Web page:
Rocks formed beneath the ocean floor by fast-spreading tectonic plates may be a large and previously overlooked source of free hydrogen gas (H2), a new Duke University study suggests.
The finding could have far-ranging implications since scientists believe H2 might be the fuel source responsible for triggering life on Earth. And, if it were found in large enough quantities, some experts speculate that it could be used as a clean-burning substitute for fossil fuels today because it gives off high amounts of energy when burned but emits only water, not carbon.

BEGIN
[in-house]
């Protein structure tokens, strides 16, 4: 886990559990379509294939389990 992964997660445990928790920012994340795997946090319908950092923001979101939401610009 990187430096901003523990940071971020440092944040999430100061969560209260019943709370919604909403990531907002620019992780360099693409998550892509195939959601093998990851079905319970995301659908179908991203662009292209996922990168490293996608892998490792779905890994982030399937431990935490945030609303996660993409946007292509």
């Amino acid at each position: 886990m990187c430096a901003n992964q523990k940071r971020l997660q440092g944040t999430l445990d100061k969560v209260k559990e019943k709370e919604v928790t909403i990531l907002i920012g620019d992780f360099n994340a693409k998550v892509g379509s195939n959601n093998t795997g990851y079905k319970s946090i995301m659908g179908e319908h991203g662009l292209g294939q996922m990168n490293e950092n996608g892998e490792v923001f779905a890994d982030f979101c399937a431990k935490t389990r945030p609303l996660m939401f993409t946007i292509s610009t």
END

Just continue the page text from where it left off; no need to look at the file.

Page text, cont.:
Recent discoveries of free hydrogen gas, which was once thought to be very rare, have been made near slow-spreading tectonic plates deep beneath Earth’s continents and under the sea.
“Our model, however, predicts that large quantities of H2 may also be forming within faster-spreading tectonic plates — regions that collectively underlie roughly half of the Mid-Ocean Ridge,” said Stacey L. Worman, a postdoctoral fellow at the University of Texas at Austin, who led the study while she was a doctoral student at Duke’s Nicholas School of the Environment.
Total H2 production occurring beneath the oceans is at least an order of magnitude larger than production occurring under continents, the model suggests.